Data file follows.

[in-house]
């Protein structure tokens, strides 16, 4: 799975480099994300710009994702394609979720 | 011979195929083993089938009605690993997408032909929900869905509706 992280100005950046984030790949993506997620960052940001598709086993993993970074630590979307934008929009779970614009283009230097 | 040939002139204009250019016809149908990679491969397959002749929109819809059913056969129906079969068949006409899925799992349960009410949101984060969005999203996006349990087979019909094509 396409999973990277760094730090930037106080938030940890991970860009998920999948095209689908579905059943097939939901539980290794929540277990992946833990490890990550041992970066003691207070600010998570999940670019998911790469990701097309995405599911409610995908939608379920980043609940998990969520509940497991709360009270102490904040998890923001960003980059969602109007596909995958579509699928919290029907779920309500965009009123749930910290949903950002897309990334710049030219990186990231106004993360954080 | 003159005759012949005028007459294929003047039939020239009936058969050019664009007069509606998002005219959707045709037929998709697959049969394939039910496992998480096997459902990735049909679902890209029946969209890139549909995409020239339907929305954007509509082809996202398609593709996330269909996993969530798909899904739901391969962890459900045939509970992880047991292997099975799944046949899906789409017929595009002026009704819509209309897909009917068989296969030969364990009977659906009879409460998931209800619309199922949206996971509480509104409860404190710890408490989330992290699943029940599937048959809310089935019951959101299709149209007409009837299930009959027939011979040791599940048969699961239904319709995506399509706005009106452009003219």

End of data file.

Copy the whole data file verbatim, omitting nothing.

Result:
[in-house]
């Protein structure tokens, strides 16, 4: 799975480099994300710009994702394609979720 | 011979195929083993089938009605690993997408032909929900869905509706 992280100005950046984030790949993506997620960052940001598709086993993993970074630590979307934008929009779970614009283009230097 | 040939002139204009250019016809149908990679491969397959002749929109819809059913056969129906079969068949006409899925799992349960009410949101984060969005999203996006349990087979019909094509 396409999973990277760094730090930037106080938030940890991970860009998920999948095209689908579905059943097939939901539980290794929540277990992946833990490890990550041992970066003691207070600010998570999940670019998911790469990701097309995405599911409610995908939608379920980043609940998990969520509940497991709360009270102490904040998890923001960003980059969602109007596909995958579509699928919290029907779920309500965009009123749930910290949903950002897309990334710049030219990186990231106004993360954080 | 003159005759012949005028007459294929003047039939020239009936058969050019664009007069509606998002005219959707045709037929998709697959049969394939039910496992998480096997459902990735049909679902890209029946969209890139549909995409020239339907929305954007509509082809996202398609593709996330269909996993969530798909899904739901391969962890459900045939509970992880047991292997099975799944046949899906789409017929595009002026009704819509209309897909009917068989296969030969364990009977659906009879409460998931209800619309199922949206996971509480509104409860404190710890408490989330992290699943029940599937048959809310089935019951959101299709149209007409009837299930009959027939011979040791599940048969699961239904319709995506399509706005009106452009003219």